Anderson was determined to gain a degree in medicine, and did so in 1870 from the Sorbonne in Paris but The British Medical Register refused to recognise her qualification. That same year, she became the first woman in Britain to be appointed to a medical post, becoming a visiting physician at the East London Hospital. While at the East London Hospital, she met James Anderson and in 1871, they were married. In 1870, she was also elected to the London School Board, a position that had only just become available to women due to the 1870 Education Act. She gained the highest vote among all the candidates.
In 1872 Anderson expanded her dispensary with the addition of a ward with ten beds, renaming it the New Hospital for Women and Children. The Hospital was staffed entirely by women including Dr. Elizabeth Blackwell, who was appointed as a professor of gynaecology. Anderson provided an undeniable example of how successful trained professional women could be in the field of medicine. In 1873, Anderson was finally admitted by the British Medical Association, she would be their only woman member for 19 years. A year later, she helped to establish the London School of Medicine for Women with Sophia Jex-Blake where she taught for 23 years and became the Dean of in 1883. Partly due to Anderson’s campaigning, an act was passed in 1876 permitting women to enter the medical profession. In 1878, Anderson further demonstrated her skill in medicine when becoming the first woman in Europe to perform a successful ovariotomy.
As well as her success in medicine, Anderson was also active in the fight for women’s suffrage. She, along with Davies had presented petitions signed with more than 1,500 signatures asking that female heads of household be given the vote in 1866, the same year she joined the first British Women’s Suffrage Committee. In 1889, she became a member of the Central Committee of the National Society for Women’s Suffrage and after her husband’s death in 1907, she became more active in her campaigning.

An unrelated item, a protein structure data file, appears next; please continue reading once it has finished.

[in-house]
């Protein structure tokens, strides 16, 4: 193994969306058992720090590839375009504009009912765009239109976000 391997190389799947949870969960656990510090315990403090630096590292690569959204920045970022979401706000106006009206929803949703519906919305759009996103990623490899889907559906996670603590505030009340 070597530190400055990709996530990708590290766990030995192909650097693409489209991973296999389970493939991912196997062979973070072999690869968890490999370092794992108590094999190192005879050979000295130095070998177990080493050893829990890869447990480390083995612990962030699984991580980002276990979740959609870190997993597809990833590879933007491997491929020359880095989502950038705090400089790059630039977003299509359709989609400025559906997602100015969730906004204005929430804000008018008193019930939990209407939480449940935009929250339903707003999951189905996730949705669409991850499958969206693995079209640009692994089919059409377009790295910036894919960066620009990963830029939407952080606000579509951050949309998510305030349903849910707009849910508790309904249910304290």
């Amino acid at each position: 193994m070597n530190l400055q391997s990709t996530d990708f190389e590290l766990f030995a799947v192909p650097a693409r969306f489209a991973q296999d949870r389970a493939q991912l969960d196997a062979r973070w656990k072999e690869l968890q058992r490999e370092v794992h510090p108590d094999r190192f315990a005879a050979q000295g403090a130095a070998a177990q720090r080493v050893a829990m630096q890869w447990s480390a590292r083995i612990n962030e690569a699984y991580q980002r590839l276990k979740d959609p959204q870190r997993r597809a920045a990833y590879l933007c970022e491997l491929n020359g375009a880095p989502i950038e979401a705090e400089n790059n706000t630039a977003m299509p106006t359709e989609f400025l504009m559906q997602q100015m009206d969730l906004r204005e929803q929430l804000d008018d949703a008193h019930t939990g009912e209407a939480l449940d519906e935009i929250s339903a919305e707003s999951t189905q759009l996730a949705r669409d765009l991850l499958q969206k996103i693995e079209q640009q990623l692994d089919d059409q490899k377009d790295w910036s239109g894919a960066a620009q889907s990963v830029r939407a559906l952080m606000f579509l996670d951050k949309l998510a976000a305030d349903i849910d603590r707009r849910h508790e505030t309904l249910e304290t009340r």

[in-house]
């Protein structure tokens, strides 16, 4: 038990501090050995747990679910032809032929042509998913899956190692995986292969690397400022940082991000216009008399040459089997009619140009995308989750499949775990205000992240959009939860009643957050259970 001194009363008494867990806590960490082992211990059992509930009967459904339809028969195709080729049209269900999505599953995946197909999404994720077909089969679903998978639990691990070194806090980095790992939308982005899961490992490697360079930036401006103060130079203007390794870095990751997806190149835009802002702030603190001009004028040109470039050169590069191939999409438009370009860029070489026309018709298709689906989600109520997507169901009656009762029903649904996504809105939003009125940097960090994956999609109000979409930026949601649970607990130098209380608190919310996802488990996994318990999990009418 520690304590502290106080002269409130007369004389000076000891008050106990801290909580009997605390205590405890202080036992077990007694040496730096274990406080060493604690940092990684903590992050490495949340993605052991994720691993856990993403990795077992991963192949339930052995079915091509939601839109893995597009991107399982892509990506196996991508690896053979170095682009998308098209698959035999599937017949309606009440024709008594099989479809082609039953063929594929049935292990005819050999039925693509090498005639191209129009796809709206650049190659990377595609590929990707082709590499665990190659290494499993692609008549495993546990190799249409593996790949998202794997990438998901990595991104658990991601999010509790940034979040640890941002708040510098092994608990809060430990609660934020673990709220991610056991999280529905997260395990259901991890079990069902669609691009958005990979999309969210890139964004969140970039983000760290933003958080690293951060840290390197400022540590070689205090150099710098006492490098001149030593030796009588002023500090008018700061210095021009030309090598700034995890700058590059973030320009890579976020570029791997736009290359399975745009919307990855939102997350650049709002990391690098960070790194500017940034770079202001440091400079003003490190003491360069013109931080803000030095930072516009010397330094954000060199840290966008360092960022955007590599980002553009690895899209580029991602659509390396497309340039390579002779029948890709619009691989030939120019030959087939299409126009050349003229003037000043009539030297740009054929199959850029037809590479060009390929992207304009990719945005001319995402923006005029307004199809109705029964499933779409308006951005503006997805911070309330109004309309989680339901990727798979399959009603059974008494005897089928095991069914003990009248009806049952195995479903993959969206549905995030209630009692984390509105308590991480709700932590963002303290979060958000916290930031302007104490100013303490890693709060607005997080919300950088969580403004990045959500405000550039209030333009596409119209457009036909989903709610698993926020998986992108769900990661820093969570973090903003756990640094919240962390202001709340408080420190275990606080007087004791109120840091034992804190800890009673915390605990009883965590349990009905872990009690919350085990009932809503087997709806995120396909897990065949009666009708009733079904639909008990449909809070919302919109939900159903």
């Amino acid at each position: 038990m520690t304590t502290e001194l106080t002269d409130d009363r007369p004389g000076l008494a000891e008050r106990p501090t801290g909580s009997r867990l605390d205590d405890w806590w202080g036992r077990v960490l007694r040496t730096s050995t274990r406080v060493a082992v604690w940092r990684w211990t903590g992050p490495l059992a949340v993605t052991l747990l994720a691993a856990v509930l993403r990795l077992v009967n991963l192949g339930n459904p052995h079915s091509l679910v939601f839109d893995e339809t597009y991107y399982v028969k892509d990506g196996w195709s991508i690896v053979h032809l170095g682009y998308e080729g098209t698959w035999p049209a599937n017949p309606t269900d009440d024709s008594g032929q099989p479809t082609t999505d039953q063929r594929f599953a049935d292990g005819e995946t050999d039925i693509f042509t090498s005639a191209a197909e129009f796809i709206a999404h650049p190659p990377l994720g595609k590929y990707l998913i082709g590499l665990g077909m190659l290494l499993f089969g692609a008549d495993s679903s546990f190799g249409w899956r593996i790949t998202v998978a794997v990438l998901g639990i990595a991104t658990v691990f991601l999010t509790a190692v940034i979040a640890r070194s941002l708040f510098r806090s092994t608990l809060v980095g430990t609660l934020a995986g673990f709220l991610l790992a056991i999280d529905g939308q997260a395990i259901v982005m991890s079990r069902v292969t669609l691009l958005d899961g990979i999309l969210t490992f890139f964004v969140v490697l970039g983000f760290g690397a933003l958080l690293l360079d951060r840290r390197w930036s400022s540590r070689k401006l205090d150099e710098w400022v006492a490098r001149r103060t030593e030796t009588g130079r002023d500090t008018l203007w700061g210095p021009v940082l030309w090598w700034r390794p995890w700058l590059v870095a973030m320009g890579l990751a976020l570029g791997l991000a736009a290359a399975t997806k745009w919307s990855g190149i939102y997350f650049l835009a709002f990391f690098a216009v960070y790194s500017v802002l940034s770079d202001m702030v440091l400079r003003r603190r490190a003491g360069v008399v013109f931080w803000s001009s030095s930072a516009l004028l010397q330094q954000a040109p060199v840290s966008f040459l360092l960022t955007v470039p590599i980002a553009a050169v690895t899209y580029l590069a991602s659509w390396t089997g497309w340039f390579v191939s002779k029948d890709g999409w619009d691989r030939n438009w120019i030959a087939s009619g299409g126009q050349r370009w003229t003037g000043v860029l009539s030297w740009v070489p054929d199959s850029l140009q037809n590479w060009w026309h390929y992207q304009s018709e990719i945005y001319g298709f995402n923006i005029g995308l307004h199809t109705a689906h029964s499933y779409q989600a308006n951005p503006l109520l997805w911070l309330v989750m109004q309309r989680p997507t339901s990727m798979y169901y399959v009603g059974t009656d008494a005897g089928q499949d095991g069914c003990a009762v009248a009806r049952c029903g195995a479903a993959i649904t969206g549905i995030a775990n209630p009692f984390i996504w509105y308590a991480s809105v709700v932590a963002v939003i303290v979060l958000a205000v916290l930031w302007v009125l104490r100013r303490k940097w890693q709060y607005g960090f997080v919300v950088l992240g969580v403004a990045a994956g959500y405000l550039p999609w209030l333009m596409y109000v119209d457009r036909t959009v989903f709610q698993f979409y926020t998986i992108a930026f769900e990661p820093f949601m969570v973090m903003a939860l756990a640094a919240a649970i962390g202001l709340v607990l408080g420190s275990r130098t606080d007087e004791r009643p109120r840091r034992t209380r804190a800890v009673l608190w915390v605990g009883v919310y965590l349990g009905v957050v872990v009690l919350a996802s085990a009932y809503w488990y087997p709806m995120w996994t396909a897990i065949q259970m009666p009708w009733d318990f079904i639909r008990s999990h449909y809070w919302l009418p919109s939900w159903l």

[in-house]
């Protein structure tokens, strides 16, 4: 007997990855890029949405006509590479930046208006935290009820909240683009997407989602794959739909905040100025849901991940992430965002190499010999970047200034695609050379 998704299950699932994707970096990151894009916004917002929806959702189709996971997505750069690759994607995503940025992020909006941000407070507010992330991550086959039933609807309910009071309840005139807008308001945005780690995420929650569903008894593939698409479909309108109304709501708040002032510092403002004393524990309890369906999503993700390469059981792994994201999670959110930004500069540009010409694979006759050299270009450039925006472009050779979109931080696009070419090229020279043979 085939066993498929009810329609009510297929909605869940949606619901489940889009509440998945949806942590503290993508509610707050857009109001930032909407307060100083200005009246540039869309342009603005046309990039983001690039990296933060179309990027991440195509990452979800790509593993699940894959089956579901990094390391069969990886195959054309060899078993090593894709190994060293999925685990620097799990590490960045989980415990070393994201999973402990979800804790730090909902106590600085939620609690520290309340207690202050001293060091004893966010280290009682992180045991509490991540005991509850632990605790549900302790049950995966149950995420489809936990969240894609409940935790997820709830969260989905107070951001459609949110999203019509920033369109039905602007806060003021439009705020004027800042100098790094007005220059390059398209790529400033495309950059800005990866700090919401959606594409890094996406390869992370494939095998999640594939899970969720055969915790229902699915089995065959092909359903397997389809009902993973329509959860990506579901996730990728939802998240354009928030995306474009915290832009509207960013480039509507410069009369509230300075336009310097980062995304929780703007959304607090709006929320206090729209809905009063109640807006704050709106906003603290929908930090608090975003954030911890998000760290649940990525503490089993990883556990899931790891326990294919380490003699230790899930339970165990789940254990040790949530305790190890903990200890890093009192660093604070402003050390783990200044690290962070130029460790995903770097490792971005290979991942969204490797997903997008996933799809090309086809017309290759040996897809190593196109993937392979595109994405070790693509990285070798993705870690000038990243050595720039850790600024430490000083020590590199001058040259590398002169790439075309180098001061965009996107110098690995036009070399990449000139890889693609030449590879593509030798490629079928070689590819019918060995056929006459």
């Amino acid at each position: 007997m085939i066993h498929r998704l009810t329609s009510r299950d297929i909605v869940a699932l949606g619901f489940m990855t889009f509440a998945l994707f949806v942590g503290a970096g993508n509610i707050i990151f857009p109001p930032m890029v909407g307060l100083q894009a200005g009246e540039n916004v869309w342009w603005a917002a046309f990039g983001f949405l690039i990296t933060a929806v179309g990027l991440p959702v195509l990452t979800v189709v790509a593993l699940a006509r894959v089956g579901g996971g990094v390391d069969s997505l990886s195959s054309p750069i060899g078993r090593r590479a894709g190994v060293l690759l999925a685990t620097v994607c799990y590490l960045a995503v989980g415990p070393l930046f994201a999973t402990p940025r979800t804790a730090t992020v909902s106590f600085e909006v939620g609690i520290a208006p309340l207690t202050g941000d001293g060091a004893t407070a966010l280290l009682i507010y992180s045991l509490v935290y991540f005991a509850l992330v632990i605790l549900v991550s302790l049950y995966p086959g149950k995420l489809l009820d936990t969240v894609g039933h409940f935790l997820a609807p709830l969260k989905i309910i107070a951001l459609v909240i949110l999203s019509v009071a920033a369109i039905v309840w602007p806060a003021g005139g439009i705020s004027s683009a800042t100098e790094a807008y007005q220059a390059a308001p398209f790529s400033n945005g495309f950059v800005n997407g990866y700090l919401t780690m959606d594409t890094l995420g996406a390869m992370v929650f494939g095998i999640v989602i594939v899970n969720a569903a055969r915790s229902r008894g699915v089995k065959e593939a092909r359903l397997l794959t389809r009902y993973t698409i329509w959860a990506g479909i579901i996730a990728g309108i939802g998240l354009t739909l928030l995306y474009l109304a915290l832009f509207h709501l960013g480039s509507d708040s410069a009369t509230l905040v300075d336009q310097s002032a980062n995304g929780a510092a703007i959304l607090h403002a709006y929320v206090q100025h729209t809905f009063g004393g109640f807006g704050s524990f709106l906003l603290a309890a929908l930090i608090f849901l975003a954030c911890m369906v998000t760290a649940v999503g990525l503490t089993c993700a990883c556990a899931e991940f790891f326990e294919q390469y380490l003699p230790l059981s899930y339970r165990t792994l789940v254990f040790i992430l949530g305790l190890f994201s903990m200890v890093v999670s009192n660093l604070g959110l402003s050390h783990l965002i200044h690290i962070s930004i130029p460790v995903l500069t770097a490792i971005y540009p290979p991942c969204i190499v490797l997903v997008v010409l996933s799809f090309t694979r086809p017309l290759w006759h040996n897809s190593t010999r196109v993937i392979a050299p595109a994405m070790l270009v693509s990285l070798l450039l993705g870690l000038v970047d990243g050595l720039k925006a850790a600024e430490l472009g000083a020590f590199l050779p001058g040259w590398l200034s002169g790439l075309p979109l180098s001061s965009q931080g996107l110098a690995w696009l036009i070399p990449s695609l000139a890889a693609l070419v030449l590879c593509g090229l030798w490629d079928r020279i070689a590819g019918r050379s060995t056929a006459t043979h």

Anderson retired from medicine in 1902, and moved to Aldeburgh where she became Mayor of Aldeburgh in 1908, making her the first female mayor. She used her position as mayor to give speeches for suffrage, and became a member of the militant Women’s Social and Political Union along with her daughter, Louisa. She was part of the group of members of the WPSU to storm the House of Commons in 1908 and was lucky not to be arrested. A year later, she went on a lecture tour with fellow suffragette Annie Kenney. In 1911, after the WSPU began to use more and more violent tactics, including arson she left the organisation. She died in 1917.
Anderson’s New Hospital for Women was renamed the Elizabeth Garrett Anderson Hospital in 1918, a year after her death. It is now part of the University of London. The former buildings that housed the Elizabeth Garrett Anderson Hospital now houses the Elizabeth Garrett Anderson Gallery, which tells the story of Anderson, her hospital and women’s struggle for equality in medicine in the 19th and 20th century. Anderson was a trailblazer for women within the field of medicine, and her struggle for her own education, as well as in fighting for the The UK Medical Act of 1876 which permitted women to enter the medical profession was hugely important. As was her contribution helping to establish the London School of Medicine for Women to allow them to study to gain a license to enter the profession, and the creation of a hospital for them to work in once qualified.